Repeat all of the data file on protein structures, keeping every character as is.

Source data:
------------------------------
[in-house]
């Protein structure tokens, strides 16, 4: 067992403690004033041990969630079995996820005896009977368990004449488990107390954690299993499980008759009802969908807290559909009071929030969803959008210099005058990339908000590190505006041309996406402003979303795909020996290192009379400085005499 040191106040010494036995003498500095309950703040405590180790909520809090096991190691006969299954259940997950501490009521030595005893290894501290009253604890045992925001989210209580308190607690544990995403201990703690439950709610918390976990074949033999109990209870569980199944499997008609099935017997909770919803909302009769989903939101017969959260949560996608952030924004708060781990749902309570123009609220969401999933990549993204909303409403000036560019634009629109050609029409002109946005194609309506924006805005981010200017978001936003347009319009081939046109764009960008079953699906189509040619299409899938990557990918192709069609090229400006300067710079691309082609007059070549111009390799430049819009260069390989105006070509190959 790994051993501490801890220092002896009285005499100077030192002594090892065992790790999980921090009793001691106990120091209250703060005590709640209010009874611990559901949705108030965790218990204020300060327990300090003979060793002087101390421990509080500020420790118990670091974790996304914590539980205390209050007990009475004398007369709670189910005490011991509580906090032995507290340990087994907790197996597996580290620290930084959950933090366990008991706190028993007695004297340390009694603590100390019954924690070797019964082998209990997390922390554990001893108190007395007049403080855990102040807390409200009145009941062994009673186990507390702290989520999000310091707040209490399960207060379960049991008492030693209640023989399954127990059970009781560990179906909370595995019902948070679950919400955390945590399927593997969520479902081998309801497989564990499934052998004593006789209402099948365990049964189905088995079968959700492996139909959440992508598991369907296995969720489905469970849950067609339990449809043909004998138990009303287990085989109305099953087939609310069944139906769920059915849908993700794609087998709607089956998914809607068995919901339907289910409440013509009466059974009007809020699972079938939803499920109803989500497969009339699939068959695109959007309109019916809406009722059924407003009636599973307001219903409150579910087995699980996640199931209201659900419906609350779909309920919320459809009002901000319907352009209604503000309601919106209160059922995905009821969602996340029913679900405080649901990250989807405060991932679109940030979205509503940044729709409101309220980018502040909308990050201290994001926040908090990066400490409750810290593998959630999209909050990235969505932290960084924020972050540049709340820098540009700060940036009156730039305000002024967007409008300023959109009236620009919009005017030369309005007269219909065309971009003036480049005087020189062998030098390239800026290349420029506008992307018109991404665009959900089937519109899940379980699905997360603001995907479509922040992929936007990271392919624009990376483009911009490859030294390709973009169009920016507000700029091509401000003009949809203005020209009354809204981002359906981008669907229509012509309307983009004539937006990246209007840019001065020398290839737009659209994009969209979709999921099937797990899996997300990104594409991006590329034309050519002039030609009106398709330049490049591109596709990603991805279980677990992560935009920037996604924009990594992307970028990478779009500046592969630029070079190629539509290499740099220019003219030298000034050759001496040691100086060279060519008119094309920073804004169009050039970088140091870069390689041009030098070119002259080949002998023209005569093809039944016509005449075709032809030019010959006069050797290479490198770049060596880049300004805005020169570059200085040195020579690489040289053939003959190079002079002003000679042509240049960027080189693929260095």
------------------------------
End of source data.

[in-house]
């Protein structure tokens, strides 16, 4: 067992403690004033041990969630079995996820005896009977368990004449488990107390954690299993499980008759009802969908807290559909009071929030969803959008210099005058990339908000590190505006041309996406402003979303795909020996290192009379400085005499 040191106040010494036995003498500095309950703040405590180790909520809090096991190691006969299954259940997950501490009521030595005893290894501290009253604890045992925001989210209580308190607690544990995403201990703690439950709610918390976990074949033999109990209870569980199944499997008609099935017997909770919803909302009769989903939101017969959260949560996608952030924004708060781990749902309570123009609220969401999933990549993204909303409403000036560019634009629109050609029409002109946005194609309506924006805005981010200017978001936003347009319009081939046109764009960008079953699906189509040619299409899938990557990918192709069609090229400006300067710079691309082609007059070549111009390799430049819009260069390989105006070509190959 790994051993501490801890220092002896009285005499100077030192002594090892065992790790999980921090009793001691106990120091209250703060005590709640209010009874611990559901949705108030965790218990204020300060327990300090003979060793002087101390421990509080500020420790118990670091974790996304914590539980205390209050007990009475004398007369709670189910005490011991509580906090032995507290340990087994907790197996597996580290620290930084959950933090366990008991706190028993007695004297340390009694603590100390019954924690070797019964082998209990997390922390554990001893108190007395007049403080855990102040807390409200009145009941062994009673186990507390702290989520999000310091707040209490399960207060379960049991008492030693209640023989399954127990059970009781560990179906909370595995019902948070679950919400955390945590399927593997969520479902081998309801497989564990499934052998004593006789209402099948365990049964189905088995079968959700492996139909959440992508598991369907296995969720489905469970849950067609339990449809043909004998138990009303287990085989109305099953087939609310069944139906769920059915849908993700794609087998709607089956998914809607068995919901339907289910409440013509009466059974009007809020699972079938939803499920109803989500497969009339699939068959695109959007309109019916809406009722059924407003009636599973307001219903409150579910087995699980996640199931209201659900419906609350779909309920919320459809009002901000319907352009209604503000309601919106209160059922995905009821969602996340029913679900405080649901990250989807405060991932679109940030979205509503940044729709409101309220980018502040909308990050201290994001926040908090990066400490409750810290593998959630999209909050990235969505932290960084924020972050540049709340820098540009700060940036009156730039305000002024967007409008300023959109009236620009919009005017030369309005007269219909065309971009003036480049005087020189062998030098390239800026290349420029506008992307018109991404665009959900089937519109899940379980699905997360603001995907479509922040992929936007990271392919624009990376483009911009490859030294390709973009169009920016507000700029091509401000003009949809203005020209009354809204981002359906981008669907229509012509309307983009004539937006990246209007840019001065020398290839737009659209994009969209979709999921099937797990899996997300990104594409991006590329034309050519002039030609009106398709330049490049591109596709990603991805279980677990992560935009920037996604924009990594992307970028990478779009500046592969630029070079190629539509290499740099220019003219030298000034050759001496040691100086060279060519008119094309920073804004169009050039970088140091870069390689041009030098070119002259080949002998023209005569093809039944016509005449075709032809030019010959006069050797290479490198770049060596880049300004805005020169570059200085040195020579690489040289053939003959190079002079002003000679042509240049960027080189693929260095």